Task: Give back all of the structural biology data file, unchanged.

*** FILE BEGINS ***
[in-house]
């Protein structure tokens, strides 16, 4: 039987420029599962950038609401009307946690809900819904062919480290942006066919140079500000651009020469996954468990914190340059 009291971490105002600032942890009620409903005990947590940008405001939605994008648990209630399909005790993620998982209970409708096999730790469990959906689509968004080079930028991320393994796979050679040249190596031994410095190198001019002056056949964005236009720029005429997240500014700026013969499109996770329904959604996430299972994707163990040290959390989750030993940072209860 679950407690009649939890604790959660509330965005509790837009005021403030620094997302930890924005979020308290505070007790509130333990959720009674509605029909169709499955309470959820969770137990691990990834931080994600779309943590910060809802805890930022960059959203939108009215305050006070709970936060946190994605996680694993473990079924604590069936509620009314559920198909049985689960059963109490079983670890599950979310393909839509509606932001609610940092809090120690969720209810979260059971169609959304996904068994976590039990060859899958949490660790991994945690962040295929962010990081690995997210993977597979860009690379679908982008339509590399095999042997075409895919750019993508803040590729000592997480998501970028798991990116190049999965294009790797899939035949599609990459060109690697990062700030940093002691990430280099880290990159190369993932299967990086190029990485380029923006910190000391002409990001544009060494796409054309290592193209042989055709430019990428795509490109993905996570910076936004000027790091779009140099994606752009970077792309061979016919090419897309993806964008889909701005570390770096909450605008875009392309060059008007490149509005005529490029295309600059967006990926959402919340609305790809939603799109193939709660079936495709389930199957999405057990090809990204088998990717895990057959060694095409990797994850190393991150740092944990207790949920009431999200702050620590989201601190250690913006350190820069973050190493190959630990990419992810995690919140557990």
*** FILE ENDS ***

[in-house]
């Protein structure tokens, strides 16, 4: 039987420029599962950038609401009307946690809900819904062919480290942006066919140079500000651009020469996954468990914190340059 009291971490105002600032942890009620409903005990947590940008405001939605994008648990209630399909005790993620998982209970409708096999730790469990959906689509968004080079930028991320393994796979050679040249190596031994410095190198001019002056056949964005236009720029005429997240500014700026013969499109996770329904959604996430299972994707163990040290959390989750030993940072209860 679950407690009649939890604790959660509330965005509790837009005021403030620094997302930890924005979020308290505070007790509130333990959720009674509605029909169709499955309470959820969770137990691990990834931080994600779309943590910060809802805890930022960059959203939108009215305050006070709970936060946190994605996680694993473990079924604590069936509620009314559920198909049985689960059963109490079983670890599950979310393909839509509606932001609610940092809090120690969720209810979260059971169609959304996904068994976590039990060859899958949490660790991994945690962040295929962010990081690995997210993977597979860009690379679908982008339509590399095999042997075409895919750019993508803040590729000592997480998501970028798991990116190049999965294009790797899939035949599609990459060109690697990062700030940093002691990430280099880290990159190369993932299967990086190029990485380029923006910190000391002409990001544009060494796409054309290592193209042989055709430019990428795509490109993905996570910076936004000027790091779009140099994606752009970077792309061979016919090419897309993806964008889909701005570390770096909450605008875009392309060059008007490149509005005529490029295309600059967006990926959402919340609305790809939603799109193939709660079936495709389930199957999405057990090809990204088998990717895990057959060694095409990797994850190393991150740092944990207790949920009431999200702050620590989201601190250690913006350190820069973050190493190959630990990419992810995690919140557990």